Yesterday, the trial judge handling the Bill Cosby sexual assault case determined that the case will not be moved out of Montgomery County, PA. However, the jurors who will decide Cosby's fate will come from a different county and will be sequestered.
We have problems in Orange and Osceola counties (the Ninth Judicial Circuit) summoning jurors that represent our diverse Central Florida population. While the U.S. Constitution does not require a “jury of peers” in criminal trials, it does require the jury to represent a fair cross section of the community. Currently, the jury pools do not represent the circuit...
Do not decide the case based on “implicit biases.” As we discussed in jury selection, everyone, including me, has feelings, assumptions, perceptions, fears, and stereotypes, that is, “implicit biases,” that we may not be aware of. These hidden thoughts can impact what we see and hear, how we remember what we see and hear, and how we make important decisions. Because you are making very important decisions in this case, I strongly encourage you to evaluate the evidence carefully and to resist jumping to conclusions based on personal likes or dislikes, generalizations, gut feelings, prejudices, sympathies, stereotypes, or biases. The law demands that you return a just verdict, based solely on the evidence, your individual evaluation of that evidence, your reason and common sense, and these instructions. Our system of justice is counting on you to render a fair decision based on the evidence, not on biases.
Noted jury scholar Valerie Hans is looking for a post-doc to assist with a research project on Quantitative Judgments in Law: Studies of Damage Award Decision Making.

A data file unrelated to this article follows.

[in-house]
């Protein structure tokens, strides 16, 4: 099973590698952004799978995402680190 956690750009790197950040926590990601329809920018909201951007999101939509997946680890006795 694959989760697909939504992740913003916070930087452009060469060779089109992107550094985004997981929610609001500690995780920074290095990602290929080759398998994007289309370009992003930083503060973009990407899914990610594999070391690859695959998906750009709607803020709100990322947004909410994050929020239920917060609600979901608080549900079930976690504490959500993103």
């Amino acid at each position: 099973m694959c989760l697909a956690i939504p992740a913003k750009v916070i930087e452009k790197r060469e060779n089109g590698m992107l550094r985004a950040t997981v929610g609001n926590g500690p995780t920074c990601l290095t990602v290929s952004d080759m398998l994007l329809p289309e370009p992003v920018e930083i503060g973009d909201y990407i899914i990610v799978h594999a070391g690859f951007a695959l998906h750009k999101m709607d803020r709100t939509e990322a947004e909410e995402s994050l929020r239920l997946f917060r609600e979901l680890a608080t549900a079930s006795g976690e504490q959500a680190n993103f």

I'm looking for a post-doc! Cornell Law School is seeking a Postdoctoral Associate to collaborate with and contribute to Professors Valerie Hans’s and Valerie Reyna’s National Science Foundation-funded research project on Quantitative Judgments in Law: Studies of Damage Award Decision Making. The position encompasses a full range of research and lab management responsibilities spanning jury decision making, numeracy and quantitative reasoning. The postdoctoral associate position will begin in fall 2017 and is for a one-year term. Responsibilities include: coordinating and running experiments; monitoring research task progress; assisting in selecting, training and supervising lab personnel; data acquisition; data analysis; preparing IRB documentation; assisting with manuscripts and reports; and other research-related tasks as assigned. The successful candidate will have a combination of education, training, and experience along with strong research and quantitative skills. Candidates should have a relevant Ph.D. and/or a law degree (J.D.) completed by June 1, 2017. For more details, and to apply, see https://lnkd.in/dAJc7Mi.
New Hampshire has drawn one step closer to creating a new law requiring courts to inform "the jury of its right to judge the facts and the application of the law in relation to the facts in controversy.” This week the New Hampshire state house passed (HB133) which reads, in part, as follows: